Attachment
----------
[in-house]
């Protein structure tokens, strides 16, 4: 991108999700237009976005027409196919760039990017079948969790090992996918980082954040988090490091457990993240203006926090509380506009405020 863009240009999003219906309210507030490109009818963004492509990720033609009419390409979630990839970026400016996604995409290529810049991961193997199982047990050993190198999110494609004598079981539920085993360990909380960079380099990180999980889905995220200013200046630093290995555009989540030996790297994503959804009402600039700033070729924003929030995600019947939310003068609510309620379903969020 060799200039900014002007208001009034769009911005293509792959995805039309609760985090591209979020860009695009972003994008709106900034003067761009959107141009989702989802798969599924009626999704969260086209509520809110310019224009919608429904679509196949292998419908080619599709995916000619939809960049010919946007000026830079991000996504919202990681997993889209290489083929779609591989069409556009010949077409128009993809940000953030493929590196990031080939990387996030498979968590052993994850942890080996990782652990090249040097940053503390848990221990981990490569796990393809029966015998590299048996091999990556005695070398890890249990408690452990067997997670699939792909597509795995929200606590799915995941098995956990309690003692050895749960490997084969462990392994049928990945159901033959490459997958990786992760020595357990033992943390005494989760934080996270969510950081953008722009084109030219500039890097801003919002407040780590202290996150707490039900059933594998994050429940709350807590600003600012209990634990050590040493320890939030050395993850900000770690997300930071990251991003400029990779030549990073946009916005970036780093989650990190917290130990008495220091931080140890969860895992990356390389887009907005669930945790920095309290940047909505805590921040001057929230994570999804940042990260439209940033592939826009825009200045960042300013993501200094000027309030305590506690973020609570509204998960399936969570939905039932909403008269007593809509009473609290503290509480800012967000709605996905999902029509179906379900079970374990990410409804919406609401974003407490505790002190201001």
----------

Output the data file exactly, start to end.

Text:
[in-house]
């Protein structure tokens, strides 16, 4: 991108999700237009976005027409196919760039990017079948969790090992996918980082954040988090490091457990993240203006926090509380506009405020 863009240009999003219906309210507030490109009818963004492509990720033609009419390409979630990839970026400016996604995409290529810049991961193997199982047990050993190198999110494609004598079981539920085993360990909380960079380099990180999980889905995220200013200046630093290995555009989540030996790297994503959804009402600039700033070729924003929030995600019947939310003068609510309620379903969020 060799200039900014002007208001009034769009911005293509792959995805039309609760985090591209979020860009695009972003994008709106900034003067761009959107141009989702989802798969599924009626999704969260086209509520809110310019224009919608429904679509196949292998419908080619599709995916000619939809960049010919946007000026830079991000996504919202990681997993889209290489083929779609591989069409556009010949077409128009993809940000953030493929590196990031080939990387996030498979968590052993994850942890080996990782652990090249040097940053503390848990221990981990490569796990393809029966015998590299048996091999990556005695070398890890249990408690452990067997997670699939792909597509795995929200606590799915995941098995956990309690003692050895749960490997084969462990392994049928990945159901033959490459997958990786992760020595357990033992943390005494989760934080996270969510950081953008722009084109030219500039890097801003919002407040780590202290996150707490039900059933594998994050429940709350807590600003600012209990634990050590040493320890939030050395993850900000770690997300930071990251991003400029990779030549990073946009916005970036780093989650990190917290130990008495220091931080140890969860895992990356390389887009907005669930945790920095309290940047909505805590921040001057929230994570999804940042990260439209940033592939826009825009200045960042300013993501200094000027309030305590506690973020609570509204998960399936969570939905039932909403008269007593809509009473609290503290509480800012967000709605996905999902029509179906379900079970374990990410409804919406609401974003407490505790002190201001």